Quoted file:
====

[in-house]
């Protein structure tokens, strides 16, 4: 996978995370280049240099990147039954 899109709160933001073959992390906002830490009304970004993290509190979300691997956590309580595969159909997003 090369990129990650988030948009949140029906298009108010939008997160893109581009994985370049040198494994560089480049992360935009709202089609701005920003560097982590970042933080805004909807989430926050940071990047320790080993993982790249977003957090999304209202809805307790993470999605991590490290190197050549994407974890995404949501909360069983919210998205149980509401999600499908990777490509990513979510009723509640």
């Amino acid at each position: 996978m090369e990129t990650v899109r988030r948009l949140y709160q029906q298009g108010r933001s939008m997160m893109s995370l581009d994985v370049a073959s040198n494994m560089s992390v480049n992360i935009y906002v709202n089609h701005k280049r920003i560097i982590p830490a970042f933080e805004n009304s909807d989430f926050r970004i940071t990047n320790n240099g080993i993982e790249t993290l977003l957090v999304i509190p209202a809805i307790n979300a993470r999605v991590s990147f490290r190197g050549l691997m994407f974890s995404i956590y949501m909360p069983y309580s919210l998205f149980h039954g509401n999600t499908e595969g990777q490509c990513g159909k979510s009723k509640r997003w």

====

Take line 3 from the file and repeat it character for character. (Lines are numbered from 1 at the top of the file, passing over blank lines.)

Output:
């Amino acid at each position: 996978m090369e990129t990650v899109r988030r948009l949140y709160q029906q298009g108010r933001s939008m997160m893109s995370l581009d994985v370049a073959s040198n494994m560089s992390v480049n992360i935009y906002v709202n089609h701005k280049r920003i560097i982590p830490a970042f933080e805004n009304s909807d989430f926050r970004i940071t990047n320790n240099g080993i993982e790249t993290l977003l957090v999304i509190p209202a809805i307790n979300a993470r999605v991590s990147f490290r190197g050549l691997m994407f974890s995404i956590y949501m909360p069983y309580s919210l998205f149980h039954g509401n999600t499908e595969g990777q490509c990513g159909k979510s009723k509640r997003w």